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Medical News & Perspectives
June 16, 1999

Why the Rise in Asthma? New Insight, Few Answers

Author Affiliations

Copyright 1999 American Medical Association. All Rights Reserved. Applicable FARS/DFARS Restrictions Apply to Government Use.1999

JAMA. 1999;281(23):2171-2172. doi:10.1001/jama.281.23.2171a

San Diego—As the prevalence of asthma increases, the medical community continues to seek causes and treatment and prevention strategies.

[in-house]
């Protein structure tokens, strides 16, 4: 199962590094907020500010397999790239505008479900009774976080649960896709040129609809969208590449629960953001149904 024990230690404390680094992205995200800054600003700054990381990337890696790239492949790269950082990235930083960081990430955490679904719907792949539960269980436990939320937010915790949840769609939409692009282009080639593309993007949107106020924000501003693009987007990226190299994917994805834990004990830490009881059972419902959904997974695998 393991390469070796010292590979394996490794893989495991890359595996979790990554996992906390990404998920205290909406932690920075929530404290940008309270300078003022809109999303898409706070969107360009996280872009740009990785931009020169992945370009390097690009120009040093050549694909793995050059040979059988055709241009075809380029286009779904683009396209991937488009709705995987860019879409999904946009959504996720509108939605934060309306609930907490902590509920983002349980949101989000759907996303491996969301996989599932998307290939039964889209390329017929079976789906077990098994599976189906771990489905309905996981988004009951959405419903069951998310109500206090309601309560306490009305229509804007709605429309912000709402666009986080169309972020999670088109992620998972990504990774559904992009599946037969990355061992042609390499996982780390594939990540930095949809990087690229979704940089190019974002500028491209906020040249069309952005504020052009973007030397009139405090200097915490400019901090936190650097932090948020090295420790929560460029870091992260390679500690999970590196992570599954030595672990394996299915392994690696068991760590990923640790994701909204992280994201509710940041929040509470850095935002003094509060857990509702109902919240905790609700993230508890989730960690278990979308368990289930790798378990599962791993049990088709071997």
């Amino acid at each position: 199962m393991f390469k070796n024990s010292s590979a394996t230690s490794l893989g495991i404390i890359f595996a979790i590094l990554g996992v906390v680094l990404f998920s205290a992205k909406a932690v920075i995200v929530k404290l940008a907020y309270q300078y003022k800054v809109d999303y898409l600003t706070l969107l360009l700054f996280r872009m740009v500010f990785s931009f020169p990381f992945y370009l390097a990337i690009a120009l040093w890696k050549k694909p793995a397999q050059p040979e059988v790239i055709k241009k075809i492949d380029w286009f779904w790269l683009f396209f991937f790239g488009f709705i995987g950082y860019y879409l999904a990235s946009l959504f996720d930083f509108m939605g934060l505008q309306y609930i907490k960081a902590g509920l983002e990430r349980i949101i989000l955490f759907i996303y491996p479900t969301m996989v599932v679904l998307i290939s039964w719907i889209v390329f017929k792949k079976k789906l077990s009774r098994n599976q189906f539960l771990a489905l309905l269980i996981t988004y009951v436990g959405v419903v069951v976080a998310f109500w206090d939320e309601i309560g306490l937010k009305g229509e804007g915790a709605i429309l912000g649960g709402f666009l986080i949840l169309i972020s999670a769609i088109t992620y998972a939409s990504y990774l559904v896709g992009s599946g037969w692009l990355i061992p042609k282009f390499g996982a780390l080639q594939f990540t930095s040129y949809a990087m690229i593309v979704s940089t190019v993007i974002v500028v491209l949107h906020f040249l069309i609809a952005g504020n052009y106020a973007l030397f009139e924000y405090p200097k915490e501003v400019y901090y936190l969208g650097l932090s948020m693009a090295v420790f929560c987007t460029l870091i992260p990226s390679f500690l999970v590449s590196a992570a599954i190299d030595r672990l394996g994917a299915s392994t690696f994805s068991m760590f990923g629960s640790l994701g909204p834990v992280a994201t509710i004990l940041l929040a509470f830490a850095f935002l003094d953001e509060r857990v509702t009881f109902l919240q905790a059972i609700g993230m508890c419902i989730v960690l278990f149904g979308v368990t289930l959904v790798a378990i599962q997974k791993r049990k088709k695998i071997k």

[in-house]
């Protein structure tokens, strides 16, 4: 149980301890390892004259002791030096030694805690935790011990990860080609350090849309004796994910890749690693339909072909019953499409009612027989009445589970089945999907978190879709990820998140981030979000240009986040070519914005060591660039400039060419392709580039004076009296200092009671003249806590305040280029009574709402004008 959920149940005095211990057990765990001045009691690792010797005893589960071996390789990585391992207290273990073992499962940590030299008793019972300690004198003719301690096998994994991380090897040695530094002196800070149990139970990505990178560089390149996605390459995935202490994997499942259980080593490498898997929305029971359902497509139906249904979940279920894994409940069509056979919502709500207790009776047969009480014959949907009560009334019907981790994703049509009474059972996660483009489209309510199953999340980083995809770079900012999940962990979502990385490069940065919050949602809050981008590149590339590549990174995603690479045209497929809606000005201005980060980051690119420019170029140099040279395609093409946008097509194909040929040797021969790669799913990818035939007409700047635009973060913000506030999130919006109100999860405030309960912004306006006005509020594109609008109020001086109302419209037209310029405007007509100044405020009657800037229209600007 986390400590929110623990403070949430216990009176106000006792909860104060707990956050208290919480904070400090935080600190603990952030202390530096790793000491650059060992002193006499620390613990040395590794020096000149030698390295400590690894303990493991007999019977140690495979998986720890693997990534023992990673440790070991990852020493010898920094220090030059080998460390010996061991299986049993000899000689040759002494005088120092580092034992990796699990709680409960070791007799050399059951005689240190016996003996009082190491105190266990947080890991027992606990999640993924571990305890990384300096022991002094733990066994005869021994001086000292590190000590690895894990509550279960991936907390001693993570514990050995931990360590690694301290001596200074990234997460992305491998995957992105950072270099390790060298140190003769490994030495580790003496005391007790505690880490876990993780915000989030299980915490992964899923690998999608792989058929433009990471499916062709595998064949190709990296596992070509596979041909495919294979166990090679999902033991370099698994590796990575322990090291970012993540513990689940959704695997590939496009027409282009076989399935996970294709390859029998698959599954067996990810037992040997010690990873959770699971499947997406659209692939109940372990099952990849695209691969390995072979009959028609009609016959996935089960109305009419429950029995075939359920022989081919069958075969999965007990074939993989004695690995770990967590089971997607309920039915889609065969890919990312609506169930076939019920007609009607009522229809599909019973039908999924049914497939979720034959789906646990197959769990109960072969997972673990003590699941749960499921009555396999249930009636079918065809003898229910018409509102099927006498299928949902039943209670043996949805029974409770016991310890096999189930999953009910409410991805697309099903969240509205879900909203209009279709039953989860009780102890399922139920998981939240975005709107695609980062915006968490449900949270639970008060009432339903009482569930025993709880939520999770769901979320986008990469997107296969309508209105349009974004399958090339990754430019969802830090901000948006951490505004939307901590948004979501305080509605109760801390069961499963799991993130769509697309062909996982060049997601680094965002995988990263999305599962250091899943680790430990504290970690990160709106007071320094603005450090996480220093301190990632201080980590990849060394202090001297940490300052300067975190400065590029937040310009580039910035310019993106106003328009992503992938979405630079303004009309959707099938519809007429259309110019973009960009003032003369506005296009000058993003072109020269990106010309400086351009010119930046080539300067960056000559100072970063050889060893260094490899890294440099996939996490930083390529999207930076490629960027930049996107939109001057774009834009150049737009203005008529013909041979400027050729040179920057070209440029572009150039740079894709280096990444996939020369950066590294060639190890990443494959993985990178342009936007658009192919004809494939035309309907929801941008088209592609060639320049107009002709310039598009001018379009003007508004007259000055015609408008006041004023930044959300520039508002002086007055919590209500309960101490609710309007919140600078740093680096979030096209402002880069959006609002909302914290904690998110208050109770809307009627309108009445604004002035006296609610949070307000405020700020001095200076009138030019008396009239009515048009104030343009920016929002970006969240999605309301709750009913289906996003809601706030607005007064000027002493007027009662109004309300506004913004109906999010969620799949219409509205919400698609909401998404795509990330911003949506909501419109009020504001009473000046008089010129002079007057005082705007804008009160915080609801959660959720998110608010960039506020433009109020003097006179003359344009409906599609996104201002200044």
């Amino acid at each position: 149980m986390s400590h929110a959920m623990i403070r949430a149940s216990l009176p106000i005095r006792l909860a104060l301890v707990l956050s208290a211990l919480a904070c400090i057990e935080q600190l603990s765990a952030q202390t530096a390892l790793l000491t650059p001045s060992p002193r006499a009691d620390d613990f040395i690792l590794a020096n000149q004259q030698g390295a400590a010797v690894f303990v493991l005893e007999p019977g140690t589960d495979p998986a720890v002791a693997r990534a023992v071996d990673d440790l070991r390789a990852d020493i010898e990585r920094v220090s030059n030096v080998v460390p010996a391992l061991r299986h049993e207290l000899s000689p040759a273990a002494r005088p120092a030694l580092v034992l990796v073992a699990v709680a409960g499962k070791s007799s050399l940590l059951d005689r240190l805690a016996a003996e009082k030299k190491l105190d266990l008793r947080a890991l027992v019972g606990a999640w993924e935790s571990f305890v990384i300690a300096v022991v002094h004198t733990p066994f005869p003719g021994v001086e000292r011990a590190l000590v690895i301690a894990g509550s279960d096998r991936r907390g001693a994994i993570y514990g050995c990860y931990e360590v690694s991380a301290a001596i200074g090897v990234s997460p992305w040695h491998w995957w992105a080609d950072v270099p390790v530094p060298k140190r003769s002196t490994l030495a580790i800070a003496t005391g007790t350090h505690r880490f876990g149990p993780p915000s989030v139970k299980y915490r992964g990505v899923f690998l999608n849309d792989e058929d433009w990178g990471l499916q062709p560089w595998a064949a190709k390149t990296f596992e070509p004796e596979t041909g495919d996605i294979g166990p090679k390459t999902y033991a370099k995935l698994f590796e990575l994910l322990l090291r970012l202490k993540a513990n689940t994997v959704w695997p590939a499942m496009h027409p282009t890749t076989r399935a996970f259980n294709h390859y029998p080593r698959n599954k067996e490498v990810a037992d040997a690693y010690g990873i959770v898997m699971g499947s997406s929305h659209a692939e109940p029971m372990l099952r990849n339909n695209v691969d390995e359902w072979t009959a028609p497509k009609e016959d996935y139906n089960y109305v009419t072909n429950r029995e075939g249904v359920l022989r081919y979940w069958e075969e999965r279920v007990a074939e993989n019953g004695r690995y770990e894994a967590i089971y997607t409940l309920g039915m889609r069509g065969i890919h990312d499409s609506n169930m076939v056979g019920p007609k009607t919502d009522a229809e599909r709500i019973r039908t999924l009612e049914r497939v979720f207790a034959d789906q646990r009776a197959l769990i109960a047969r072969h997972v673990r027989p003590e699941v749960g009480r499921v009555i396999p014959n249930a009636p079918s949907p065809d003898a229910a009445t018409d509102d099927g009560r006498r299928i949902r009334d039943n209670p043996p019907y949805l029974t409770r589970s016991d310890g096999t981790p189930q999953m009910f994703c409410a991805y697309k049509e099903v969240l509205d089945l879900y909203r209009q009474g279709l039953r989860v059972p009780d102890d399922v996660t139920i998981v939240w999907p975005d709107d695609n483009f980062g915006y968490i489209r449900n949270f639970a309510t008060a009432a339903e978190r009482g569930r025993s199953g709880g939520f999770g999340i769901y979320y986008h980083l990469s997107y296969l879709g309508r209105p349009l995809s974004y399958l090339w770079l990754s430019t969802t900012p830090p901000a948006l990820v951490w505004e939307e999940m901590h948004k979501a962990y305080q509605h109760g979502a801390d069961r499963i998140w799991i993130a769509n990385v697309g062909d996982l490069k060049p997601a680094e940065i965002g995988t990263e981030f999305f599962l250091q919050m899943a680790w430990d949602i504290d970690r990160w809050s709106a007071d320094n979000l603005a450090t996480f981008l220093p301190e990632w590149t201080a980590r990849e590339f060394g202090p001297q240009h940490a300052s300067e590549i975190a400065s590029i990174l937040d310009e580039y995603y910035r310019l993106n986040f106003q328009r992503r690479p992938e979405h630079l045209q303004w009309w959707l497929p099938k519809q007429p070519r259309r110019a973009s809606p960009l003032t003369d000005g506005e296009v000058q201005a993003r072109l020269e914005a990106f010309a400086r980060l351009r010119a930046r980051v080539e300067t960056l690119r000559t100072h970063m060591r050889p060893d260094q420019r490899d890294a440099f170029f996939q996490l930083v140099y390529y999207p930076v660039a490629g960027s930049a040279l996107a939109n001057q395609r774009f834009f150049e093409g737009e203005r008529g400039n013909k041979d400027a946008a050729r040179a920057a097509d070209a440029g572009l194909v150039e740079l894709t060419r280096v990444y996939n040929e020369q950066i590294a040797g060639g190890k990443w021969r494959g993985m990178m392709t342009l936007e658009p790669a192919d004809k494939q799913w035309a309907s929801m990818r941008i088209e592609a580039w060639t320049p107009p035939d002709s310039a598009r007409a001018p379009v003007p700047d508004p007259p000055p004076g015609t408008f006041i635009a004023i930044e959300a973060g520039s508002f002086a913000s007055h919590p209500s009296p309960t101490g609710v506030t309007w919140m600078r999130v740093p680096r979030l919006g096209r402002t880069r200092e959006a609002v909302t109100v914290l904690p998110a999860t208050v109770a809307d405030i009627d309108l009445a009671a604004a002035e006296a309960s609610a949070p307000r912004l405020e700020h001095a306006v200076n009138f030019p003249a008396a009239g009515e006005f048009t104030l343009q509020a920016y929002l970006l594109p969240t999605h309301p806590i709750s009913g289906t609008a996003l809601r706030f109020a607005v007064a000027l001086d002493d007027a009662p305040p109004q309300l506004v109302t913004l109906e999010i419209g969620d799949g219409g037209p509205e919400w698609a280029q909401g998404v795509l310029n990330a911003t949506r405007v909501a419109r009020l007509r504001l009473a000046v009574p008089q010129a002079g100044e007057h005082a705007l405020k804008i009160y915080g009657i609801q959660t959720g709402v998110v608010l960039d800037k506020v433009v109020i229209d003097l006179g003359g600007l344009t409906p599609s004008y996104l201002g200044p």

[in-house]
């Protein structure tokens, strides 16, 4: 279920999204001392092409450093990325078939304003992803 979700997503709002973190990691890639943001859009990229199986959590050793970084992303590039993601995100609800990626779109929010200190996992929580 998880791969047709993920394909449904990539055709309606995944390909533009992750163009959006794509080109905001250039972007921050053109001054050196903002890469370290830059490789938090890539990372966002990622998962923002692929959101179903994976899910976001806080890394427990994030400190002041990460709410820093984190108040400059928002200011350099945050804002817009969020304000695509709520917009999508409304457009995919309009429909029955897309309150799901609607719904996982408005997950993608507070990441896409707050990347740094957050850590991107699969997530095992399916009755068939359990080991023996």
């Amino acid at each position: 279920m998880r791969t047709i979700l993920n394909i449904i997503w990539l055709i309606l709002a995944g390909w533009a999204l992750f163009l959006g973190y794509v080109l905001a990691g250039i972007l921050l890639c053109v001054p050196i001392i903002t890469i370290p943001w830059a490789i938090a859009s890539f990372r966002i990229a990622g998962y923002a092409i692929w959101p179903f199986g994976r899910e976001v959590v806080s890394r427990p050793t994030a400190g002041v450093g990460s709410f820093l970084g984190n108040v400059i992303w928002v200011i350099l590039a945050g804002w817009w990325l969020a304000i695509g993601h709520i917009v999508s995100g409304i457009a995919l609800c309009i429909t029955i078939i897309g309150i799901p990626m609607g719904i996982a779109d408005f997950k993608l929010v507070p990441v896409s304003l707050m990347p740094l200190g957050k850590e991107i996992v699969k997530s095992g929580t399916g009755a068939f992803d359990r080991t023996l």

Asthma was a key topic at the 1999 International Conference of the American Lung Association and American Thoracic Society, held here in April, which had more than 16,000 attendees, including more than 6400 from outside the United States.

The Centers for Disease Control and Prevention (CDC) estimated that in 1998, approximately 17,299,000 people in the United States, or 6.4% of the population, self-reported having asthma. The CDC also noted that between 1980 and 1994, the number of people self-reporting asthma grew 75%. And it's not just a US problem—speakers said that asthma prevalence is increasing in many of the richer industrialized countries, although it disproportionately affects more in the poor communities of these nations.